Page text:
Autonomous Technology to be Presented at the SmartAmerica Challenge Summit

- Applied Robotics for Installations and Base Operations (ARIBO) will be

highlighted at the SmartAmerica Challenge Summit, June 11, at the Walter E.
Washington Convention Center.

- The summit is a culmination of a challenge aimed at uniting more than 100
organizations who dared to demonstrate the potential benefits of
cyber-physical systems (CPS) technology, programs and test beds to improve
safety, sustainability, efficiency, mobility and overall quality of life.

- Team ARIBO is a model of public-private partnership and cross-sector
collaboration. ARIBO partners include: The U.S. Army Tank Automotive
Research, Development and Engineering Center (TARDEC), Stanford University,
Induct Technologies, Unicor (through Induct), University of Texas Arlington
Research Institute (UTARI), West Point, Fort Bragg & Womack Army Medical
Center, and Comet Consulting.

Media are invited to attend the SmartAmerica Challenge Summit. Registration
is required. Go to:
http://smartamerica.org/teams/autonomous-robotics-for-installation-and-base-
operations-aribo/.

Contact Lori Grein at: lori.a.grein.civ@mail.mil or call 586-215-9907 for
interview opportunities with ARIBO partners.

Featured Product

Universal Robots - Collaborative Robot Solutions

Universal Robots - Collaborative Robot Solutions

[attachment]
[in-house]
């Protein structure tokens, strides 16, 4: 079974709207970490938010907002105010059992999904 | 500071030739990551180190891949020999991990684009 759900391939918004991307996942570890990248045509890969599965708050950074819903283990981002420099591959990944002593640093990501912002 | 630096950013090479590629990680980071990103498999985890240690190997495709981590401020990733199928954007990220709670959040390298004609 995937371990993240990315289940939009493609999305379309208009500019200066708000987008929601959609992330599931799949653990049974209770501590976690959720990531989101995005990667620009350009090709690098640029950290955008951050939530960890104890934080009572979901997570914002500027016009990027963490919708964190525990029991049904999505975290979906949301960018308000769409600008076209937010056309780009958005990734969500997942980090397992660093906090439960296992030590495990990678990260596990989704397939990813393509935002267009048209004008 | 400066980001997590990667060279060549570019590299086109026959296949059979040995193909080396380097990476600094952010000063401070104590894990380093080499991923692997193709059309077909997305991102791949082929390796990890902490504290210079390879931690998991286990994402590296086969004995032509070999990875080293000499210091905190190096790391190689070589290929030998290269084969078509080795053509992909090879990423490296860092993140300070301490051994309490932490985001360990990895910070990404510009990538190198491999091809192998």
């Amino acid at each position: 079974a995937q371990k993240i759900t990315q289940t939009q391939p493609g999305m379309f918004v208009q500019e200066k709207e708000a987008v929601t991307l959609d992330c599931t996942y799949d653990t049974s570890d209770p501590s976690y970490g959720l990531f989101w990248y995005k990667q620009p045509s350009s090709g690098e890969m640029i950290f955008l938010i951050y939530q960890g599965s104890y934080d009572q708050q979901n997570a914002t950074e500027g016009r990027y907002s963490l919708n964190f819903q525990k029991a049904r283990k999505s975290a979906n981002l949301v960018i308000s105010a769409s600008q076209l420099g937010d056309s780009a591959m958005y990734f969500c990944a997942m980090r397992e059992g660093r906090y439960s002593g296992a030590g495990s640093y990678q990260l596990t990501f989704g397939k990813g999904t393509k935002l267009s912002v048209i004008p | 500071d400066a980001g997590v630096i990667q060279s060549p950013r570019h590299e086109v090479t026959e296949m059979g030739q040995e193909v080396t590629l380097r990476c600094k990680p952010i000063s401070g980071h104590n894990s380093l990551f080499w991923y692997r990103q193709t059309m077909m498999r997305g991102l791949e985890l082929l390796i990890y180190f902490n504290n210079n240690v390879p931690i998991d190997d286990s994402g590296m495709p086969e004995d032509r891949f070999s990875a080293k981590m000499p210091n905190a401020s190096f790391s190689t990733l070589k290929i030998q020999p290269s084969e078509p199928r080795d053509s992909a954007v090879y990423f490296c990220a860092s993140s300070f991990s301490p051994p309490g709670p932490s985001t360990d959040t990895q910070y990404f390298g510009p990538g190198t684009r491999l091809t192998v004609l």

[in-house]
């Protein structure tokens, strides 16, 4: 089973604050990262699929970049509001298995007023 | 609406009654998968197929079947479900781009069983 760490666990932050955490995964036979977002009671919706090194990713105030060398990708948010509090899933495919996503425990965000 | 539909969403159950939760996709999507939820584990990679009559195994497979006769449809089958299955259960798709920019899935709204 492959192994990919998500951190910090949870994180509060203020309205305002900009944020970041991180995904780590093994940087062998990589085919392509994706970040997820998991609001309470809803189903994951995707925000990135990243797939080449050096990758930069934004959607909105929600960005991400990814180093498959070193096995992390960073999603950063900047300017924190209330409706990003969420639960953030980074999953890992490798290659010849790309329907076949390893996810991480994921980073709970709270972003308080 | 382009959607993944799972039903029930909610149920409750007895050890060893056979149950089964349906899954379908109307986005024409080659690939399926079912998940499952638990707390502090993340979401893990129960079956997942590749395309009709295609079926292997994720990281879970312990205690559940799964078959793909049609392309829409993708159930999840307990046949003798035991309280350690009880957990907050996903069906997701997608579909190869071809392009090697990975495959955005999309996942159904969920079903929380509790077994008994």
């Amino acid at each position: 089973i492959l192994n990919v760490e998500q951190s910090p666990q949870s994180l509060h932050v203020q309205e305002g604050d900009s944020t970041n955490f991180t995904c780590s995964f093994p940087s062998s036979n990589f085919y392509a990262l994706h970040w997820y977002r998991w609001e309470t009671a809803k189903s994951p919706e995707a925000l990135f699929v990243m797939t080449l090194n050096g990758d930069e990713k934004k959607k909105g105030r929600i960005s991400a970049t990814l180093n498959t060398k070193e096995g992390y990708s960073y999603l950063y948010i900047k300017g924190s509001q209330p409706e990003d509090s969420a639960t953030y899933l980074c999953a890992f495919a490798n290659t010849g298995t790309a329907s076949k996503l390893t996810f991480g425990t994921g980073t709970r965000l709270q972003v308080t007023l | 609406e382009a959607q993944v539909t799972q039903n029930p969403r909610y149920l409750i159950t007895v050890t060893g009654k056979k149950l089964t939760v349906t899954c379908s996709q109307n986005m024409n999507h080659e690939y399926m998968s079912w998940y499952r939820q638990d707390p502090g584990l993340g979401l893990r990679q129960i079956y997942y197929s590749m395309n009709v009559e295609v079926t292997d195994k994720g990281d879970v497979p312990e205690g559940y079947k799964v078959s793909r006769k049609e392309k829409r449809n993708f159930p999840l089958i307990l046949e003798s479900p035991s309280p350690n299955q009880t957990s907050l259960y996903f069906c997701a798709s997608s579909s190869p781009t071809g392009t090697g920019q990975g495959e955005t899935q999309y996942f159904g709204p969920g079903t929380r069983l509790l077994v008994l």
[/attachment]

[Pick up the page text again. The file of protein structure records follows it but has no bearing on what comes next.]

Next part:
Universal Robots is a result of many years of intensive research in robotics. The product portfolio includes the UR5 and UR10 models that handle payloads of up to 11.3 lbs. and 22.6 lbs. respectively. The six-axis robot arms weigh as little as 40 lbs. with reach capabilities of up to 51 inches. Repeatability of +/- .004" allows quick precision handling of even microscopically small parts. After initial risk assessment, the collaborative Universal Robots can operate alongside human operators without cumbersome and expensive safety guarding. This makes it simple and easy to move the light-weight robot around the production, addressing the needs of agile manufacturing even within small- and medium sized companies regarding automation as costly and complex. If the robots come into contact with an employee, the built-in force control limits the forces at contact, adhering to the current safety requirements on force and torque limitations. Intuitively programmed by non-technical users, the robot arms go from box to operation in less than an hour, and typically pay for themselves within 195 days. Since the first UR robot entered the market in 2009, the company has seen substantial growth with the robotic arms now being sold in more than 50 countries worldwide.